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chrooted ntpd in NetBSD

by Emmanuel Dreyfus
02/13/2003

chrooting ntpd

As we explained in Securing Systems with chroot, Part One, a daemon must run with an unprivileged user ID (UID) in order to be safely chrooted. This is a problem, since many daemons need some superuser privileges in order to operate. In some situations, superuser privileges are only necessary during initialization, and it is possible to switch to an unprivileged UID later. This is the case for named, the Domain Name System (DNS) server from the Internet Software Consortium (ISC). named needs superuser privileges in order to bind to UDP port 53 (superuser privileges are needed on almost all Unix systems to bind to ports lower than 1024). Once this is done, named is able to chroot to a directory where the zone files are stored, and it can operate under an unprivileged UID, typically the user named.

ntpd needs superuser privileges for two operations: binding to UDP port 123 (at initialization time) and using time control system calls such as adjtime(2) and ntp_adjtime(2), which are restricted to the superuser.

For the first operation, we could proceed as named does, first binding to UDP port 123, then calling chroot(2) and setuid(2). The problem is the second operation. To be able to chroot ntpd after initialization, we need a way to enable an unprivileged user to control the system clock. Such a feature was introduced in NetBSD 1.6, with the clockctl device.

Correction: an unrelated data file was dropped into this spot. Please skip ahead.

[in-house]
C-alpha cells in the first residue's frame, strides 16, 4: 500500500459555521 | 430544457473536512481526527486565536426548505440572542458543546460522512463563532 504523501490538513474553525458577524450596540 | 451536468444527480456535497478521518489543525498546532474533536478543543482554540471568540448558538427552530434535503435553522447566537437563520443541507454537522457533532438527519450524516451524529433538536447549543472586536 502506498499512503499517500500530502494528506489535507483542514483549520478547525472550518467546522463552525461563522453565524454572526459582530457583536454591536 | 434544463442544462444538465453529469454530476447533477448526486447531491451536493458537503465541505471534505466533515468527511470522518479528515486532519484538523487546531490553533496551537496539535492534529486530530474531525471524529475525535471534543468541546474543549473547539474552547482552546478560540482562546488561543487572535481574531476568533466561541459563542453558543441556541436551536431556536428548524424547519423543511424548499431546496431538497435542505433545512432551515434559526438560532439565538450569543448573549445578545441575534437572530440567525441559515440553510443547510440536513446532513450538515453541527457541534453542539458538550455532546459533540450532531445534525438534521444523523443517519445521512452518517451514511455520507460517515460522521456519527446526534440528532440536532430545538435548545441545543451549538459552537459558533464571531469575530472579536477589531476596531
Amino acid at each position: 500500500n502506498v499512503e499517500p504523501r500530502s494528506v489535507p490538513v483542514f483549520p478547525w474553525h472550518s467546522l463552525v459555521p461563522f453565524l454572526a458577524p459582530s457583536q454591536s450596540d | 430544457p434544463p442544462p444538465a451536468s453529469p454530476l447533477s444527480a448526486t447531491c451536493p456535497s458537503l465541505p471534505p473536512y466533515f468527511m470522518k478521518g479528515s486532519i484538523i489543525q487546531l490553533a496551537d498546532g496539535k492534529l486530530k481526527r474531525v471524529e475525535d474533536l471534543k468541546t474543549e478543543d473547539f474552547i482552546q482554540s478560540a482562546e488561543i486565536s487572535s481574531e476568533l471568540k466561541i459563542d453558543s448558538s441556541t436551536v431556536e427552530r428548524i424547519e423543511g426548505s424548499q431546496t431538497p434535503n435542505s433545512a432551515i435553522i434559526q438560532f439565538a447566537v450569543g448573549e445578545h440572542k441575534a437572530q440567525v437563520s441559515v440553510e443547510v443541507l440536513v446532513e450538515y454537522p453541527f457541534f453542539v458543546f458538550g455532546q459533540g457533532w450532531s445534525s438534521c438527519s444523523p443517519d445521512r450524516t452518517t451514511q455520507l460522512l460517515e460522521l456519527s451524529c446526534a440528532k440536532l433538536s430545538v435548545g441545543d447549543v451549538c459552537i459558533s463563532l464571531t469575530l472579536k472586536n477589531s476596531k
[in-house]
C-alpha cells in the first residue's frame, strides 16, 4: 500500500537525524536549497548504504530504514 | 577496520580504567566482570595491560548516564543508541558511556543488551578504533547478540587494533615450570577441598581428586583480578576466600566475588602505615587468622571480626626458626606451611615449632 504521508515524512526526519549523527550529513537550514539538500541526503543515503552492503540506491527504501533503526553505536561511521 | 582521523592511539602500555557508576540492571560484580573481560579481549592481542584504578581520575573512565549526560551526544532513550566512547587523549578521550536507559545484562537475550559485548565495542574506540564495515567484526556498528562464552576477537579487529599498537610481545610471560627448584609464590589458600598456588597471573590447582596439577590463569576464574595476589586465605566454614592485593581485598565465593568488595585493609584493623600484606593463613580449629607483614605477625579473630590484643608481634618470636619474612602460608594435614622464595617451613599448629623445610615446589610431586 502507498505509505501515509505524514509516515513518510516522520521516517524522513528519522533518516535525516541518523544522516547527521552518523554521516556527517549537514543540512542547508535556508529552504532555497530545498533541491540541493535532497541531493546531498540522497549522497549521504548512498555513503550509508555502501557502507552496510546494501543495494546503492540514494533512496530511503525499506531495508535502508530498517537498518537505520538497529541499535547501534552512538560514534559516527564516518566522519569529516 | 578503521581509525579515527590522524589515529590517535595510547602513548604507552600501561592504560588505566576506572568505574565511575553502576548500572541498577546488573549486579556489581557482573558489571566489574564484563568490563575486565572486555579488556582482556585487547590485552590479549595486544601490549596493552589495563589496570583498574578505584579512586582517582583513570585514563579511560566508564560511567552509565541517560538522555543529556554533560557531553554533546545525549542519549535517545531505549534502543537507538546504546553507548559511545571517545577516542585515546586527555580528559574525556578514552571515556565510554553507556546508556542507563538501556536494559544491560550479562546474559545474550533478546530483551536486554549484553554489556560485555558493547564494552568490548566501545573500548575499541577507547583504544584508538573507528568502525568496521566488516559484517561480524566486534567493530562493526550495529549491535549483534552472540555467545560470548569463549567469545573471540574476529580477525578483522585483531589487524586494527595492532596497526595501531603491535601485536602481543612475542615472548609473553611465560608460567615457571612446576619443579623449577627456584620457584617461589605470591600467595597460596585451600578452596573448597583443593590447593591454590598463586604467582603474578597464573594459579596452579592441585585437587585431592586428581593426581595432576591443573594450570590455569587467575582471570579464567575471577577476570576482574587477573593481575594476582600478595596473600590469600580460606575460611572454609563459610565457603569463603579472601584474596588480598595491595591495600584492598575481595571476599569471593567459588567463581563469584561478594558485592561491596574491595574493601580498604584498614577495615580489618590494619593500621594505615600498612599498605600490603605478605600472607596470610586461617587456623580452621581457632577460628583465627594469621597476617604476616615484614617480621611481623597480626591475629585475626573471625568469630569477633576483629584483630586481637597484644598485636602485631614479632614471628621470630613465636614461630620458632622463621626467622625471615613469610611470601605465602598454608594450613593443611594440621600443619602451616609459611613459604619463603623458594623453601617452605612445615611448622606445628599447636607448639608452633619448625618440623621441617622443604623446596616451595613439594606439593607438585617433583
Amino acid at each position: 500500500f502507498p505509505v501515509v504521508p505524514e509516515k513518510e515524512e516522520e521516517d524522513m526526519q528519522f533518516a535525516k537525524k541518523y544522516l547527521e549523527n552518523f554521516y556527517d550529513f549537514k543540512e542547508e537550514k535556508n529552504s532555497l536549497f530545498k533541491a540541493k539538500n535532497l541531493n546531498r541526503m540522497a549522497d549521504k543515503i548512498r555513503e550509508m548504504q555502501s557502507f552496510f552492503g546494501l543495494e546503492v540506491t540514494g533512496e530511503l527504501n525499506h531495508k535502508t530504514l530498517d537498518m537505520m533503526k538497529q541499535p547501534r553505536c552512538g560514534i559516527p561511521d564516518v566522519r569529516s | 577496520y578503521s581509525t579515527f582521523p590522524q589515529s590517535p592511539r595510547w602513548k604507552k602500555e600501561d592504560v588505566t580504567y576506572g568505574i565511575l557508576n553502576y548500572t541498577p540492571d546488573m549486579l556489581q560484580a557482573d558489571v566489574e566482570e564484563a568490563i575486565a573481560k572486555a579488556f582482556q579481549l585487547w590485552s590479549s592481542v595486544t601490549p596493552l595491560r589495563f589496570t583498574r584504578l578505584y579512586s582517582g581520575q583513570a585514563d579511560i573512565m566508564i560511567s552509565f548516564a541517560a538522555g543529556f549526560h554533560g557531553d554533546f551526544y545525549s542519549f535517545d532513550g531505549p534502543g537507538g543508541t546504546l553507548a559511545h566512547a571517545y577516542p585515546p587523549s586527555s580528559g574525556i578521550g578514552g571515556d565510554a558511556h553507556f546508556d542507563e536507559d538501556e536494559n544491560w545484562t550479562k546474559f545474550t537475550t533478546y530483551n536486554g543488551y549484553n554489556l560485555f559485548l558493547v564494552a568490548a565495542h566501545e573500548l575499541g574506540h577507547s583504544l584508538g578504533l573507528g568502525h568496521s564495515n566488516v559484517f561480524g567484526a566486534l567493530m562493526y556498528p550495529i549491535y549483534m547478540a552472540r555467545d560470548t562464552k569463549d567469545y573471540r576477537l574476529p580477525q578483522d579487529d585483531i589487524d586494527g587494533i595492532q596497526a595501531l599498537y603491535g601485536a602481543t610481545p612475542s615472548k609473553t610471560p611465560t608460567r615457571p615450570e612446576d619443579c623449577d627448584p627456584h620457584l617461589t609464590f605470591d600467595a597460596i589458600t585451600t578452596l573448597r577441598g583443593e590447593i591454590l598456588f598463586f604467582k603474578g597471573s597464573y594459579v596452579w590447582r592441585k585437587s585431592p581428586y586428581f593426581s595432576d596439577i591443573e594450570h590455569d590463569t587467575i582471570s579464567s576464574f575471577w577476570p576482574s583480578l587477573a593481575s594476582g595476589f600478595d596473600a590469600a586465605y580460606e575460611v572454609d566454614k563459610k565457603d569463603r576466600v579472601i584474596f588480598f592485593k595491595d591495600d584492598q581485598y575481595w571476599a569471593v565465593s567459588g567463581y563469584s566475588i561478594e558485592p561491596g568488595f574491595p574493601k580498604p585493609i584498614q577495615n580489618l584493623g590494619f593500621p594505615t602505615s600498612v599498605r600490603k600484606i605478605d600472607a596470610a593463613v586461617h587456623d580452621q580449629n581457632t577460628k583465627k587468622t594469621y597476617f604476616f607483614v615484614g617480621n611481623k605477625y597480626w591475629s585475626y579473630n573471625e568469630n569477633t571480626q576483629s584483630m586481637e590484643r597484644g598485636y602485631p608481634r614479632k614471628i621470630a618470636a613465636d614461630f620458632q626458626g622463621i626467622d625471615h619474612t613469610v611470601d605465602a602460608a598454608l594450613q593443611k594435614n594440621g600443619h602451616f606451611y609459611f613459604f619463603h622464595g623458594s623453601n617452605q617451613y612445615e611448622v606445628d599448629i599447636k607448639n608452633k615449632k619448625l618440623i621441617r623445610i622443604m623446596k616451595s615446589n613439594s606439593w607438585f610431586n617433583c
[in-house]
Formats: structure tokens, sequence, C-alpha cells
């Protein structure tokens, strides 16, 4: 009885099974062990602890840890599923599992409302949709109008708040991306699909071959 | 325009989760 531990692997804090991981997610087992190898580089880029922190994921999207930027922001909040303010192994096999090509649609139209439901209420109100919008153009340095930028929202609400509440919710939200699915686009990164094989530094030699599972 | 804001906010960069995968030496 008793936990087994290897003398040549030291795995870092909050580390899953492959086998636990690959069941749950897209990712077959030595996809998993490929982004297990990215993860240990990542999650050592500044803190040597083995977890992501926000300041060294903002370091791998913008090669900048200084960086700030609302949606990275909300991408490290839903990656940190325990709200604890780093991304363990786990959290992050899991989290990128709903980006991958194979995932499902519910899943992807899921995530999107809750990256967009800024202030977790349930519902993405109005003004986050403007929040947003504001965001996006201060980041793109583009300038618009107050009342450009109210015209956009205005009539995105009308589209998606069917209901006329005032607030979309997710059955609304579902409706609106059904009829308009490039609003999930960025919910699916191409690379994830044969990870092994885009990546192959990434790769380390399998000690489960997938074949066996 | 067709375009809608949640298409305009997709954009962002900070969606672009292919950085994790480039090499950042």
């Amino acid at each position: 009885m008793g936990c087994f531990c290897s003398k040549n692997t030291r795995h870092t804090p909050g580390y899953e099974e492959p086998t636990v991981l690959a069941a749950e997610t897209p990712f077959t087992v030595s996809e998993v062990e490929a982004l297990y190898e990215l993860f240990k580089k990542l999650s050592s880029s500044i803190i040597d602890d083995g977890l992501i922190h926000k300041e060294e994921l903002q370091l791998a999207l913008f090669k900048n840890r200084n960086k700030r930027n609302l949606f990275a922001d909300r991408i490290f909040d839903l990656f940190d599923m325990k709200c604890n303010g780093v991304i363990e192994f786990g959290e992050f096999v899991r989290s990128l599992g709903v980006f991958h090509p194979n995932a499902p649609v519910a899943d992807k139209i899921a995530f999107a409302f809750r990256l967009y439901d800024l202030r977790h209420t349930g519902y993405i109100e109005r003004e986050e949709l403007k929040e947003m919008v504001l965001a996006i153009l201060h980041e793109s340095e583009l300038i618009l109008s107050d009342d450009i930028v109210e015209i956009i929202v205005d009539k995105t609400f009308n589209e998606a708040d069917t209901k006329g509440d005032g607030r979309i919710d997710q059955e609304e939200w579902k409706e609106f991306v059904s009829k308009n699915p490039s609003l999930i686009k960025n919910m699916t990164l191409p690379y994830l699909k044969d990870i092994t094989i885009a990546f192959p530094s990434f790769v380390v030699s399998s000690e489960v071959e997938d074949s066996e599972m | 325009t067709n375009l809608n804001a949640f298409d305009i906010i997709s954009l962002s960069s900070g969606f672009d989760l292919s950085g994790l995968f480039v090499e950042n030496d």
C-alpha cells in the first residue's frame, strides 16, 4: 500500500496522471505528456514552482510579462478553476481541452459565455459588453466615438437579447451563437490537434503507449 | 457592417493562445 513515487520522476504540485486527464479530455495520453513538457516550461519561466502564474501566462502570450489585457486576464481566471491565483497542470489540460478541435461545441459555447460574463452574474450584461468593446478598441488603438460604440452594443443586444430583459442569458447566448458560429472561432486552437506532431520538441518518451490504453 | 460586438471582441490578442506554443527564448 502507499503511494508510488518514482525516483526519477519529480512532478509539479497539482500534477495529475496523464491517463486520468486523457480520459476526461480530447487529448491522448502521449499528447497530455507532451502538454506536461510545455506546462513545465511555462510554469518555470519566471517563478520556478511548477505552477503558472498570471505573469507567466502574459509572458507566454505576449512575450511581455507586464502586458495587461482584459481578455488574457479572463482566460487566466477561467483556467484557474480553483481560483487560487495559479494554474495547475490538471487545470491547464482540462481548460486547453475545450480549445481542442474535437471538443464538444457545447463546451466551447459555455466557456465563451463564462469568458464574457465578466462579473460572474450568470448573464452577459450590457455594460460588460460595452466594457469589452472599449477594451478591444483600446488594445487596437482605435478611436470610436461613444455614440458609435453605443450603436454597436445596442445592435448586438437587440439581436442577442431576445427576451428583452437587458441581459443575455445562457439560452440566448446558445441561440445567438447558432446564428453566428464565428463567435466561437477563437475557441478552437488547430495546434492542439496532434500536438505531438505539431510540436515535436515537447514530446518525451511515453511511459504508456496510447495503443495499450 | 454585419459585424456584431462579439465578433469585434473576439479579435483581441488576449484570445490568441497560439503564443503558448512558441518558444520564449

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The clockctl device

On NetBSD, the system clock can be affected through four different system calls: adjtime(2), settimeofday(2), clock_settime(2), and ntp_adjtime(2), the last available only if the kernel was compiled with the NTP option.

The clockctl device introduces alternative entry points to these system calls, through a special device file typically named /dev/clockctl. The alternative entry points are done through ioctl(2) system calls on the device file. ioctl(2) is a general purpose system call that enables the user to perform a custom action on a file object. We will see this in more depth in the next part of this article.

If a user has write access to /dev/clockctl, then he can use the alternative entry points and can control the system clock. In order to chroot ntpd, we therefore just need to build a kernel with the clockctl device driver and ensure that the unprivileged user under which ntpd is running in the chroot jail has write access to /dev/clockctl.

In order to be administrator-friendly, NetBSD 1.6 comes with clockctl enabled in GENERIC kernels--the /dev/clockctl file is installed by default, and the startup scripts already know about clockctl. Therefore, the system administrator just has to add one line to /etc/rc.conf. Here are the relevant lines from /etc/defaults/rc.conf:

# To run the ntpd(8) NTP server as an unprivileged user under a
# chroot(2) cage, uncomment the following, after ensuring that:
#       - The kernel has "pseudo-device clockctl" compiled in
#       - /dev/clockctl is present
#
#ntpd_chrootdir="/var/chroot/ntpd"

The next part of this article is more developer-oriented. It deals with the implementation details of the chrooted ntpd. In the next two sections, we will focus on the userland modifications that were required in order to provide a chrootable ntpd, and we will discuss the implementation details of the clockctl device driver.

Userland Modifications: libc

Our goal was to make modifications as minor as possible in the NTP daemon. We especially did not want to introduce a new Application Programming Interface (API). This goal was achieved at the expense of introducing some magic into NetBSD's libc.